For our mains, A had the Baked Garoupa with Cured Pancetta and Red wine sauce. This came perched on top of a boiled potato and some sort of pumpkin puree. The fish was very fresh and very flavourful, and perfectly cooked. I did find the pumpkin puree a tad too sweet though, but overall this was a very good dish.

I had the Risone with Braised Octopus and Bone Marrow. Risone is a rice-shaped pasta that looks like risotto but is a pasta instead of rice. This was really good and surprisingly not very jelak at all, compared to risotto. It had a very interesting texture – al dente yet still smooth, and the flavour of the sauce was amazing. The slices of octopus were also very tender. An excellent dish.

Their dishes are all pretty light and well-portioned, so we had room for dessert. A had the Cannoli, which was filled with a sweet ricotta cream and served with a pistachio ice cream, and I had the Crumbled Shortbread with Citrus Cream and Chocolate Sorbet. Both were very interesting and refreshing departures from normal Italian desserts, but if I had to pick the better one it would be the Shortbread.

Service is excellent – knowledgeable waiters who are keen to recommend but aren’t at all pushy. I would definitely recommend this place, and I also can’t wait to return for more pastas and some of their interesting-sounding pizzas.

A says:

Great! It’s got the perfect fancy but not too poncy atmosphere. The service is fantastic, although it does get a tad slow when your section is full. And the desserts are some of the most inventive and original I’ve had in an Italian restaurant.

Overall, a definite contender for the best new find of 2010.

Note to self: Skip the coffee. It was a lot stronger than I expected it to be, and it kept me up till 3 am.

11 Canning Walk
Tel: 6338-5498
Lunch: 12 noon – 3 pm
Dinner: 6.30 pm – 10.30 pm

Saturday, September 04, 2010


C says:

Mooncake season is upon us again, and it’s that time of the year when I brace myself for a season of excessive calorie consumption. Because they’re so ridiculously calorie-laden, I try to limit myself to just one ‘brand’ of baked mooncakes each year, and one snowskin. For the past few years, it’s been half a box of the Raffles Hotel Mother of Pearl mooncake with single yolk and white lotus paste (I share a box with my brother), and for my snowskin quota, the Szechuan Court assortment (2 each of 4 varieties they have each year).

Alas, after I placed my early bird orders (to take advantage of various credit card discounts), I discovered that Jewels Artisan Chocolates was making a salt caramel truffle snowskin mooncake this year! Finally! Just when I was lamenting that someone should take on this very logical flavour – after all, most mooncakes are based on a sweet-salty pairing, what with lotus paste and salted egg yolk. Of course, I expected Canele to be the ones to step up, but I was more than eager to give Jewels a try.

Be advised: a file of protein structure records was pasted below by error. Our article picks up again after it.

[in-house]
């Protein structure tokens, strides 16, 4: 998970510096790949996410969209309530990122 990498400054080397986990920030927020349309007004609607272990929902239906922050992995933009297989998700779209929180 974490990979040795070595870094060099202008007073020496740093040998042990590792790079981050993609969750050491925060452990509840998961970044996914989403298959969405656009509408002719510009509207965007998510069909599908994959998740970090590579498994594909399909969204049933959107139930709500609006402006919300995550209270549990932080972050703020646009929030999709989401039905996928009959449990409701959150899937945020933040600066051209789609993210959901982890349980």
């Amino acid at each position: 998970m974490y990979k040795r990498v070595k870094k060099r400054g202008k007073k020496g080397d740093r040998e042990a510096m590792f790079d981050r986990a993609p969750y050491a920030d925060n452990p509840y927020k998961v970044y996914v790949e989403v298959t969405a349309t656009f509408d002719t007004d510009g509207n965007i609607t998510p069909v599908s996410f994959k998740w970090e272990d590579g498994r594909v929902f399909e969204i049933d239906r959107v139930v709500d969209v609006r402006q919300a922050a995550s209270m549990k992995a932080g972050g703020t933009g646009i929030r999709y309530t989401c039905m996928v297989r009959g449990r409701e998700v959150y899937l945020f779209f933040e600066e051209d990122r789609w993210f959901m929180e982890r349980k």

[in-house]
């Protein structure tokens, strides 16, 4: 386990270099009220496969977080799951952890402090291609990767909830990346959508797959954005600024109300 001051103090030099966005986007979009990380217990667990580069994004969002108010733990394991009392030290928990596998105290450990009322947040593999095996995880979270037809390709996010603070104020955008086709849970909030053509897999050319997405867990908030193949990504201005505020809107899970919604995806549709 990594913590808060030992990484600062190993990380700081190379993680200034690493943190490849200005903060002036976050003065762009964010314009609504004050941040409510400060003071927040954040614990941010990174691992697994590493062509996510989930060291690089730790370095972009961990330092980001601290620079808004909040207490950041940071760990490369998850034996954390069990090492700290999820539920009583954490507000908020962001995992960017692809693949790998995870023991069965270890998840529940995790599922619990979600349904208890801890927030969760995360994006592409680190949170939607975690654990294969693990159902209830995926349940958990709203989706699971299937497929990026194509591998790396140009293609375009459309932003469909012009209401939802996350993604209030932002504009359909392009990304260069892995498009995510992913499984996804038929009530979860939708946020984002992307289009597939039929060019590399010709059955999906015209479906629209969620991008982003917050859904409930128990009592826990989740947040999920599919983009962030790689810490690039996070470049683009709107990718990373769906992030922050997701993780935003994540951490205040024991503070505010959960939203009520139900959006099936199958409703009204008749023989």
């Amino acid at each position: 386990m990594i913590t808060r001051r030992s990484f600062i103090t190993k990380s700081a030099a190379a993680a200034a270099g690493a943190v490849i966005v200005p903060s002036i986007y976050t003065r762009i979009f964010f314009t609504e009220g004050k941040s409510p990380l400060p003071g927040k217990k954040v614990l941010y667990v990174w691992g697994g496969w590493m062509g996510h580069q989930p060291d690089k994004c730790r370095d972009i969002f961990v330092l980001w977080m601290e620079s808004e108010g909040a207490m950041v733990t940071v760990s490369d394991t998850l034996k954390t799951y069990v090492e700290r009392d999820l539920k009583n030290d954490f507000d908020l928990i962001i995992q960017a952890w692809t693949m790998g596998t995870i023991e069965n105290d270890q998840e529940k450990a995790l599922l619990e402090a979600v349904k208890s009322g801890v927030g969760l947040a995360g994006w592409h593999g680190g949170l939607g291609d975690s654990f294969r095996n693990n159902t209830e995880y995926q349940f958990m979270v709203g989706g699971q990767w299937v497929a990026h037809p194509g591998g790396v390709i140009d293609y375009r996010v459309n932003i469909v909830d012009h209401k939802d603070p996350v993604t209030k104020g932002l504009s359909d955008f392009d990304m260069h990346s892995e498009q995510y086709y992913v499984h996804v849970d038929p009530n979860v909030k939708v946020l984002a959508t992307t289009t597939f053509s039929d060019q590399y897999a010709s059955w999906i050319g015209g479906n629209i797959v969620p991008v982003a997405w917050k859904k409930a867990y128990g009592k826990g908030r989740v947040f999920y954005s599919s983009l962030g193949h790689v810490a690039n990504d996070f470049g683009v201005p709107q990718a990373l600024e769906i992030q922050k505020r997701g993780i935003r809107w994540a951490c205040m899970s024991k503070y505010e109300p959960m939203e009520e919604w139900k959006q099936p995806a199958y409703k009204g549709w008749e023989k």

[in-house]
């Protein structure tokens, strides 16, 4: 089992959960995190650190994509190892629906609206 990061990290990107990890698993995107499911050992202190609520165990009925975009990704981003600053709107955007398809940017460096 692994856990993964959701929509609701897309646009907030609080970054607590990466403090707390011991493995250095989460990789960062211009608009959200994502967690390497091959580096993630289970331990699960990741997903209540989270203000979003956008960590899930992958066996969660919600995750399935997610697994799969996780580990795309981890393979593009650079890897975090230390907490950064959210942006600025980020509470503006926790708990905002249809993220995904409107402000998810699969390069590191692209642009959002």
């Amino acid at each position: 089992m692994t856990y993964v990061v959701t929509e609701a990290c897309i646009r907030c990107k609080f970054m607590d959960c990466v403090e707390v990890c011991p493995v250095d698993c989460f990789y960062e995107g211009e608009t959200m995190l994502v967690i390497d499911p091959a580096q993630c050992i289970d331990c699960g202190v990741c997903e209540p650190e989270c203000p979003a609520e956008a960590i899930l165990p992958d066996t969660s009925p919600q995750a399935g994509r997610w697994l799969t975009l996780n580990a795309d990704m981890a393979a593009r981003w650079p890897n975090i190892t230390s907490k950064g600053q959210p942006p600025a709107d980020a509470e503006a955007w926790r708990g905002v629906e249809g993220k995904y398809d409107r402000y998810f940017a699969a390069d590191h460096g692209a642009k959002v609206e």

For my first few bites, I had some reservations. It was my first mooncake of the season, and I was comparing it to the memory of last year’s. I thought that while the salt caramel chocolate truffle was excellent (they are chocolatiers, after all), I somehow felt that the lotus paste and the snowskin paled in comparison to some of the more established mooncake makers.

However, after trying Szechuan Court’s this year, I’m actually changing my mind. Their snowskin isn’t as thin and fine as I remember, so after sampling both this year, my vote actually goes to Jewels. The snowskin is so thin that it's almost translucent, and while I’m not the most keen on the melon seed slivers within the lotus paste, overall I really like the combination of the salt caramel truffle with the lotus paste. And most importantly, kudos to them for not being timid with the salt – there’s nothing I hate more than hesitancy and reservation when creating a salty caramel.

This year, Szechuan Court’s 4 flavours are Baileys, Rum and Raisin, Champagne and, the new flavour this year, Organic Muesli. They were a tad disappointing this year, though I must say they’re not shy with the alcohol for the truffles. If you like your chocolate truffles with a good dose of booze, then these are the ones for you. Otherwise, the only one that I like this year is the Rum and Raisin. I may have to rethink them as my default snowskin choice in future.

Of course, mooncake season isn’t complete without the traditional baked variety, and in my opinion the best one in town is Raffles Hotel’s Baked Mother of Pearl Mooncake with Single Yolk and White Lotus Paste. The skin is really thin and moist, not dry and crumbly, and the filling is extremely fine, probably due to the pearl powder mixed into the paste that gives it its name and signature texture.

A says:

I think mooncakes are way overpriced. Pass.